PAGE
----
People claim driving is “like riding a bike, you never forget”, but if you haven’t driven for a couple of years or more after passing your test, it can be hard to remember aspects of driving that will seem simple to everyday drivers.

You know better than anyone that you can’t avoid driving forever; it’s all about regaining your confidence on the road. That’s why we’ve compiled a list of tips and tricks to help you get back on the road.

Ease yourself into driving

Don’t dive in at the deep end, take your time when getting back into driving; the slower you take it, the faster your confidence will build. Venture out onto the road one step at a time. One great way to do this is to set yourself a goal to drive every day for 15 minutes, to build your confidence up.

Practise driving in a quiet residential area or a local car park, to take the pressure off your first time back in a car and make sure you avoid rush hour, as this may be too stressful to handle for your first time back behind the wheel.

Drive with a purpose

It’s all well and good practising your driving every day, but if you don’t have a purpose or a destination to get to, you won’t recognise the benefits that driving brings. If you haven’t got a set destination to reach, you will wind up viewing driving like a chore, or like your previous driving lessons.

So, be proactive with your approach to driving. Drive to the supermarket, the gym or even to a secluded destination for a long scenic walk; this will make you realise the benefits of driving, which will then encourage you to stick at it.

Invest in some refresher lessons

As much as you need to be confident on your own in a car, if you feel anxious about getting behind the wheel after time away from it, don’t be afraid to book a couple of refresher lessons.

Yes, it involves spending money, but signing yourself up for refresher lessons will definitely improve your confidence on the road, making it worth every penny. What’s great about refresher lessons is you’ve already passed your test, so you don’t have to drive according to a test route. Instead, you have the power to drive to areas that you would visit on a day-to-day basis.

Refresher lessons enable you to have a lot more control and freedom; you have the opportunity to choose what areas of driving you can focus on, whether it’s lane changing, approaching junctions or practising a parallel park.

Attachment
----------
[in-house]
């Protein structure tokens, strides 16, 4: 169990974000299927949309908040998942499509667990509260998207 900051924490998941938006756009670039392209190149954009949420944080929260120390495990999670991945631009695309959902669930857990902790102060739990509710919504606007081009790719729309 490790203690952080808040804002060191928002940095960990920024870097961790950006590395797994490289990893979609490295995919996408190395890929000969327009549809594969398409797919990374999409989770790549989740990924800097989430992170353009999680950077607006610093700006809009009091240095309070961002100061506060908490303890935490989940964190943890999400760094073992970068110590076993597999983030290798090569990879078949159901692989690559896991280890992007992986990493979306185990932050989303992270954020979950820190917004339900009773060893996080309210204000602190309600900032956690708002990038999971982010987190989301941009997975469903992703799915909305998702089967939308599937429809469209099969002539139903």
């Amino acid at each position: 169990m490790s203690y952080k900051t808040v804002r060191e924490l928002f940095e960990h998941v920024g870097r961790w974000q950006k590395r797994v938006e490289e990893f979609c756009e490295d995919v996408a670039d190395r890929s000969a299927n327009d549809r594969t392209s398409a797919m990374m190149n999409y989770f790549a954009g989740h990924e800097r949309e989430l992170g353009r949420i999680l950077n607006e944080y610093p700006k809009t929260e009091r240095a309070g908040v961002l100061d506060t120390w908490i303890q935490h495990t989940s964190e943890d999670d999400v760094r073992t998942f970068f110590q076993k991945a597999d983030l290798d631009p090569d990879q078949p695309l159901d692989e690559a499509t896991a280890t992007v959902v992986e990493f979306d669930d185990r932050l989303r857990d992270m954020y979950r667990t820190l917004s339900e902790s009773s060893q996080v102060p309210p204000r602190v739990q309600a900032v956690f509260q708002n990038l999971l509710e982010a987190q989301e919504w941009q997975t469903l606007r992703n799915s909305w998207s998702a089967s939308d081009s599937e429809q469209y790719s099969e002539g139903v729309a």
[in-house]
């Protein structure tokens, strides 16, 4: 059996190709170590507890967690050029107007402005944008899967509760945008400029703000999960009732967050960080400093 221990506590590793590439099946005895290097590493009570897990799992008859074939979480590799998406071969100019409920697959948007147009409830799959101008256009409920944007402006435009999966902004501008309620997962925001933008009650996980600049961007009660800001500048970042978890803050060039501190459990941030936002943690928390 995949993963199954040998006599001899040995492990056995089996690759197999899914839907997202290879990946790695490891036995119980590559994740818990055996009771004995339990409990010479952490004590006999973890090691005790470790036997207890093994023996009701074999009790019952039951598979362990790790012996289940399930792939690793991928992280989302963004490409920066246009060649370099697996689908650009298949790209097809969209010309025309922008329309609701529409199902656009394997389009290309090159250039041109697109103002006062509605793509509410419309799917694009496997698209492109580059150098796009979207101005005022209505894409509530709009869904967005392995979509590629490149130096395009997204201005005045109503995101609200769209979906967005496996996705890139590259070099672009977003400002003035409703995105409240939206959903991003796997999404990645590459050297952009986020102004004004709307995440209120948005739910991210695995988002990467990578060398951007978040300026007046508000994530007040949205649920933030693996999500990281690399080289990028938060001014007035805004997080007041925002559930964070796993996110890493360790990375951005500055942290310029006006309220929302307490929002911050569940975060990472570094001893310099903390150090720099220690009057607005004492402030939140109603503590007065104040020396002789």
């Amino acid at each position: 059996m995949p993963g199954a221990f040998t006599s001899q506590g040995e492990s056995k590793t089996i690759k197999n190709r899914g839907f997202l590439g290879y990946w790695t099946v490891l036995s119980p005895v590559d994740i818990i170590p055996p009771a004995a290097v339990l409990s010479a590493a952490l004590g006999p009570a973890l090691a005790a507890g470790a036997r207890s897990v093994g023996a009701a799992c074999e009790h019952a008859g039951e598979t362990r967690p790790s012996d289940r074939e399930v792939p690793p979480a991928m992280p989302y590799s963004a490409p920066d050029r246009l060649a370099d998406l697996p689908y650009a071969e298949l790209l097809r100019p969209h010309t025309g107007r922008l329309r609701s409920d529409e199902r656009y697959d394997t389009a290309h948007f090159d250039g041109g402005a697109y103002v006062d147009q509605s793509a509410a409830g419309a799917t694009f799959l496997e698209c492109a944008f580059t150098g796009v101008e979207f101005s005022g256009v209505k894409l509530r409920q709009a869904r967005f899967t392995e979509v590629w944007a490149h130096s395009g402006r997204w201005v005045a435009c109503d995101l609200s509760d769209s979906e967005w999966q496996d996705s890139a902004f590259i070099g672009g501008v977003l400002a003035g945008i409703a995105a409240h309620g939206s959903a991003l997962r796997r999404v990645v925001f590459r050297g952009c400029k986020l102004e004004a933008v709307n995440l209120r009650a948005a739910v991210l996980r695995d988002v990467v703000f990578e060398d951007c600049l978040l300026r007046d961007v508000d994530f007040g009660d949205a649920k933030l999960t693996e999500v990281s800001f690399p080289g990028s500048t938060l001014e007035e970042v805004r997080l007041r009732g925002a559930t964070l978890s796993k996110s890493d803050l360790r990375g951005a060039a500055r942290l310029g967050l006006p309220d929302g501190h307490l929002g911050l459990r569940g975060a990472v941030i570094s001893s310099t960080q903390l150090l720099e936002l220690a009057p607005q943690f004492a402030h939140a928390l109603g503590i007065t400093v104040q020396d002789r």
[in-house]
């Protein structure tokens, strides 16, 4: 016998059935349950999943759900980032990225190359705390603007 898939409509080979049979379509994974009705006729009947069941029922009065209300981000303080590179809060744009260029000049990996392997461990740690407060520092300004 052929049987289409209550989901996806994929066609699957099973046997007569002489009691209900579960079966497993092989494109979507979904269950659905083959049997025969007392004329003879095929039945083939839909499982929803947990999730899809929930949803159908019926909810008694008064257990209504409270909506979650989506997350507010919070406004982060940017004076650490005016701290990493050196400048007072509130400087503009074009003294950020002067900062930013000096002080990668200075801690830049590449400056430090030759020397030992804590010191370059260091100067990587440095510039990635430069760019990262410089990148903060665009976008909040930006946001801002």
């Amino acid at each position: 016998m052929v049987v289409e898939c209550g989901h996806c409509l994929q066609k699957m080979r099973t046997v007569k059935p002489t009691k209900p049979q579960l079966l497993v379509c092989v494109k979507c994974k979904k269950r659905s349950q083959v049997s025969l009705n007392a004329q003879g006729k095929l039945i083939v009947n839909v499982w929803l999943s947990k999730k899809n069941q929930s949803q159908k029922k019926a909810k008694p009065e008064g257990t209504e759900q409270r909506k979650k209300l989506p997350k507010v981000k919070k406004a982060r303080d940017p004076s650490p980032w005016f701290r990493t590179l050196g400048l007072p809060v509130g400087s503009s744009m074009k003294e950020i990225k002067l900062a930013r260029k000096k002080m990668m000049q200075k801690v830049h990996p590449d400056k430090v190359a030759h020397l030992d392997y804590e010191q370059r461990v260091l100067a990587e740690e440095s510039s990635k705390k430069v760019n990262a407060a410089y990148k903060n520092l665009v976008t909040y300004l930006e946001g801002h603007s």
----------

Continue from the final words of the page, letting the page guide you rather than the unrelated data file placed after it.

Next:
Insure yourself on someone else’s car

If you’re not ready to drive alone just yet, get insured as a named driver on a member of your family’s/friend’s car. This will not only boost your confidence but also ease you into what can be a daunting experience.

Try out the pass plus course

Main roads seem scary enough after taking a break from driving, let alone braving the motorway. The pass plus course is a great way to build up your confidence when changing lanes and facing heavy traffic at high speeds on the motorway.

Taking the pass plus course can also trim down your car insurance costs; if you have completed the course, you have proven to your instructor that you are a safe driver on busy motorway roads.

Take the plunge

When you’re feeling confident enough to drive alone, seize the opportunity and take a drive to a quiet area. Getting used to being on your own in the driver’s seat can be one of the key reasons why you don’t feel comfortable with driving straight away, which is only natural if you’ve not driven for months/years after passing your test. Assign yourself 10 minutes a day to go out driving on your own, so that you gradually build up the confidence to drive on longer journeys, without relying on someone else to help you.

Practise makes perfect

The more you practise, the less intimidating driving becomes; you need to be comfortable with your surroundings and feel ready to approach busier roads. However, getting back on the road doesn’t mean you have to drive for hours on end, it’s more about taking shorter journeys more frequently.

This should not be constructed as advice and is guidance only.